The aim of the project is to contribute towards this vision the Carbon-Water Dynamics group of the Lyell Centre will undertake a ground-breaking investigation to assess potential carbon loses from rainforests during river transport. Importantly, this carbon has been missed in current global carbon estimates and is therefore, known as invisible dissolved organic matter. Our team will carry-out a six-week field campaign from April to mid-June 2019, sampling three rivers systematically over a series of rainfall events during the peak wet season. The key objective is to improve carbon estimates of Amazonian rainforests and improve our process understanding of the mechanisms involved in mobilising iDOM. This will involve the collection, of soil and water samples field analysis and returning samples to the laboratories at the Lyell Centre.

Importantly, we aim to continue the significant moment created by the new science strategy delivery ground-breaking science whilst build further interest across multiple audiences including the government, non-governmental organisations, potential funders and donors, and the public.

To aid this engagement strategy we propose to incorporate digital revolution technologies to capture the essence of our research and logistical activities to a variety of audiences including Iwokrama International Centre, potential funders and governmental organisations, local Amerindian communities, academics, and local Scottish communities. Our approach is to capture digital moving and still images to create story-boarded sequences to explain our work during various stages (described in detail below). With further support of the HWU GRID we propose to extend the user experience by creating virtual reality experiences that can be utilised for public and stakeholder engagement, and learning and teaching at HWU.

Our proposed story-board scenes:

Audience A: Presenting our work to the local communities in Guyana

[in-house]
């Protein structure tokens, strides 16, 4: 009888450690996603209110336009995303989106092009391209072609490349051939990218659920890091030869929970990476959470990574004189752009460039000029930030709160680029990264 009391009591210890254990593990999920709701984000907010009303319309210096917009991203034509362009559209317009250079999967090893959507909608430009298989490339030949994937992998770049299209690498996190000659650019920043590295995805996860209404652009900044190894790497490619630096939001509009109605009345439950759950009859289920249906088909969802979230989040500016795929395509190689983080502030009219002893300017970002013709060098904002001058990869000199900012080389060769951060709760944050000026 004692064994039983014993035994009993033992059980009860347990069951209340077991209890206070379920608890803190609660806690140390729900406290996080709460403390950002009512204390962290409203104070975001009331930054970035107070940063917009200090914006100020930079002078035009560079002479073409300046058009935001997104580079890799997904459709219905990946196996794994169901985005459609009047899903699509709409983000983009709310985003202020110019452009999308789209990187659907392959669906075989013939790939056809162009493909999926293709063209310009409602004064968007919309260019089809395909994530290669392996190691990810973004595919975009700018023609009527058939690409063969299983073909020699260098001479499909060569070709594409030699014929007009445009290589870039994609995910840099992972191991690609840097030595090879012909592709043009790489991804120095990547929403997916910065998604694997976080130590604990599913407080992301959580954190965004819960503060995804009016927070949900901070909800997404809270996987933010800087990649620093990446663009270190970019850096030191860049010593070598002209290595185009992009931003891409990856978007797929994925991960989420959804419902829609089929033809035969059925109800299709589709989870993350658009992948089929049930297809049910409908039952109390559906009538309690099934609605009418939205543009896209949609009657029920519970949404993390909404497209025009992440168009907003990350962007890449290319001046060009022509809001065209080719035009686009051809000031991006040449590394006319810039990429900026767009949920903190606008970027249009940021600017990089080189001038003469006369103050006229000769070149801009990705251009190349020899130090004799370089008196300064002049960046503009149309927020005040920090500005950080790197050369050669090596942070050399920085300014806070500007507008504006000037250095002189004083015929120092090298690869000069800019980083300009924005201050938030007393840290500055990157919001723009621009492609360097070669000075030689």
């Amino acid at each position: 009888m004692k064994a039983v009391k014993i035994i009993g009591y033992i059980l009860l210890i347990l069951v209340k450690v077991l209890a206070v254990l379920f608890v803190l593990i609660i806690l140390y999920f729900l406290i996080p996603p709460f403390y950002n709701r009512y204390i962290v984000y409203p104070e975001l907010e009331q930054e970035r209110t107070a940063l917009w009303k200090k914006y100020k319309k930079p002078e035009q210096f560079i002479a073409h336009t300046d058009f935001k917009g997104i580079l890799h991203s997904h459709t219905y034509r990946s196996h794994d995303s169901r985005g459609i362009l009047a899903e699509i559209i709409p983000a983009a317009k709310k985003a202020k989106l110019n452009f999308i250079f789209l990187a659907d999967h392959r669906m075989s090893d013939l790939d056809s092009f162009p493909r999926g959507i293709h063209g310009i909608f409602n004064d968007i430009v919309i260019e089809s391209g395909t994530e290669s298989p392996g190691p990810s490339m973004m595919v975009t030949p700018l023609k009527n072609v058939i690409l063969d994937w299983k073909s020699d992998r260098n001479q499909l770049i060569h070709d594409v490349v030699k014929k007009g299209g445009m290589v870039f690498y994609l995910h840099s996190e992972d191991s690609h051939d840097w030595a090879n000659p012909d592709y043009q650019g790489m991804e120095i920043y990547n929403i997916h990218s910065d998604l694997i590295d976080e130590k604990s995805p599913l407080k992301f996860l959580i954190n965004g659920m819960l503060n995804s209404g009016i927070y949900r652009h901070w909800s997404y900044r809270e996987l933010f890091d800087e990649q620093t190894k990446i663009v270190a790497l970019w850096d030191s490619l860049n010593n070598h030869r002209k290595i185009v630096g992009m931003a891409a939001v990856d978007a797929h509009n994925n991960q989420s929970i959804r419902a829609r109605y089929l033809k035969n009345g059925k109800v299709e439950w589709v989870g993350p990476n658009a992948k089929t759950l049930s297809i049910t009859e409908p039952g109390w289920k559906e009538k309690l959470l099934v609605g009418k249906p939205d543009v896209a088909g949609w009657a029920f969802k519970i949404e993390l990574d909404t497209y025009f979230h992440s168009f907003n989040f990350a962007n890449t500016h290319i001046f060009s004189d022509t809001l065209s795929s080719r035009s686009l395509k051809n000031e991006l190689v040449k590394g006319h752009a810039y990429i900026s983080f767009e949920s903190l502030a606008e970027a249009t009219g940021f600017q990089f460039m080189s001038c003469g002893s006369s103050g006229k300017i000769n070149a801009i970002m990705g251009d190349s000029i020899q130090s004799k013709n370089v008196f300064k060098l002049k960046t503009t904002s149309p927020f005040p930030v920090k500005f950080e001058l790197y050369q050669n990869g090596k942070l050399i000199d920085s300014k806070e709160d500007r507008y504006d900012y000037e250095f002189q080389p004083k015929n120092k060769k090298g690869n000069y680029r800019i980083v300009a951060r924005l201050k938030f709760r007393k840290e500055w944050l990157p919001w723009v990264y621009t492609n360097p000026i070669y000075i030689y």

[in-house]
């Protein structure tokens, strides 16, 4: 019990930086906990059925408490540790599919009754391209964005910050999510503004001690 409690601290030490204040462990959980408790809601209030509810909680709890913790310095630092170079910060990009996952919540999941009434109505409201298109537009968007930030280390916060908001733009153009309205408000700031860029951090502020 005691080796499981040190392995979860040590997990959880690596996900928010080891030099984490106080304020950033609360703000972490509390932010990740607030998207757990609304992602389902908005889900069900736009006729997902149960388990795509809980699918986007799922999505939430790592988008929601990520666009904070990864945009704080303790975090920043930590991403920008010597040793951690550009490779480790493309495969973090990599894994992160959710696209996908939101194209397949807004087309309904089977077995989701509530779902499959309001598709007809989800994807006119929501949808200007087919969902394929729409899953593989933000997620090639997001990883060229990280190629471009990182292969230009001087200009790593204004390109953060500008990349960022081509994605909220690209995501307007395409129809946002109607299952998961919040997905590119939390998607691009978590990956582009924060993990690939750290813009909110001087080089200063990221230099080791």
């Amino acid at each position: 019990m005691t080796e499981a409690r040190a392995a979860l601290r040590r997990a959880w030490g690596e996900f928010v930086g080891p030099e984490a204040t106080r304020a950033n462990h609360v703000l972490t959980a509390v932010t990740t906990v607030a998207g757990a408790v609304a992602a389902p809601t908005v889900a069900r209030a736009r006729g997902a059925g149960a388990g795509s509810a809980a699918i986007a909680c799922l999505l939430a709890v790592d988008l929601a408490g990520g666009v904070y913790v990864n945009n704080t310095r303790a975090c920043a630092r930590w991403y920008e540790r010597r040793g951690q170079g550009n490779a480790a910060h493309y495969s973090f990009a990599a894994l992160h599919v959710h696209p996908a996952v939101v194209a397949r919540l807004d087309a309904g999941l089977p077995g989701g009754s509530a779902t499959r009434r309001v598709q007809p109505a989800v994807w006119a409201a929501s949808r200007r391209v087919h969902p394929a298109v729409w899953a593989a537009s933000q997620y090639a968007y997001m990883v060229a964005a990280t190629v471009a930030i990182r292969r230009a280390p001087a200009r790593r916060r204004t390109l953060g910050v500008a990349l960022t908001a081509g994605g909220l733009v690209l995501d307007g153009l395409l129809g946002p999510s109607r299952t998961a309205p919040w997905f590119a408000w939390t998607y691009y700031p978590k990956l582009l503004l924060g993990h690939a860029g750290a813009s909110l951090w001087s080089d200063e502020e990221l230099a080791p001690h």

Short film about Day-to-Day laboratory work at HWU and the Lyell Centre:

We propose to use GoPro cameras to film our team during the analysis of soil and water samples on newly installed and world-leading geoscience laboratories in the Lyell Centre. The aim is to show the local communities, students and officials in Guyana the work we do “back at home”, why it is so valuable that we all work together to promote rainforest sustainability and showcase the world-leading facilities at HWU.

Audience B: The importance of the carbon-water rainforest research

There are multiple key elements to a successful research expedition to the rainforest. These include the mobilisation planning and logistics, the travel, setting up a mobile laboratory, site surveys, engaging key project partners, working with local communities and finally the sampling and fieldwork itself. We aim to capture all of these scenarios through still and moving imagery. Importantly, we will use 360-degree cameras to capture and display a 3D immersive experience bring the jungle to HWU and Scotland.

To further the experience, we propose to create a 3D virtual model to create an interactive rainforest experience of HWU scientists at work (Dave please add more as necessary). We propose two main settings for the 3D model; 1) by the river directly in the rainforest, collecting various samples and interacting with the environment and 2) in the mobile laboratory at the Iwokrama field station .

Example of 3D model of an environment

The game development and testing is led by Dr David Cole.

Plastic waste, supermarkets and zombies

Plastic waste, supermarkets and zombies is an Eco-literacy game to explore plastic pollution and the effects of waste from retail supermarkets. This game explores plastic pollution and urban effects of retail supermarkets.

  • Background to supermarkets and pollution
  • Effects on high street and traditional grocers
  • Carbon transport costs and issue.
  • Local vs global production.
  • The organic movement
  • A resurgence in groceries selling local produce

The game has list of unlocked challenges is displayed and the challenge begins. The player navigates the virtual supermarket to complete the challenge. An analysis of plastic waste from the products is presented, included projections for a years consumption both individually and the population at large. A debrief covers the issues raised. Quizes and discussion groups can then be worked through and the next challenge unlocked. New challenges build upon the earlier challenges. Scores are maintained based on the ability to reduce non recyclable plastics and reduce carbon transport costs. Players should be able to build on knowledge to get better reduction scores.

Zombi game

This game is integrated into a micro-course on an extended version of the EBS Learning platform.

Zombi game

The game development and testing is led by Dr David Cole and Dr Agnessa Spanellis.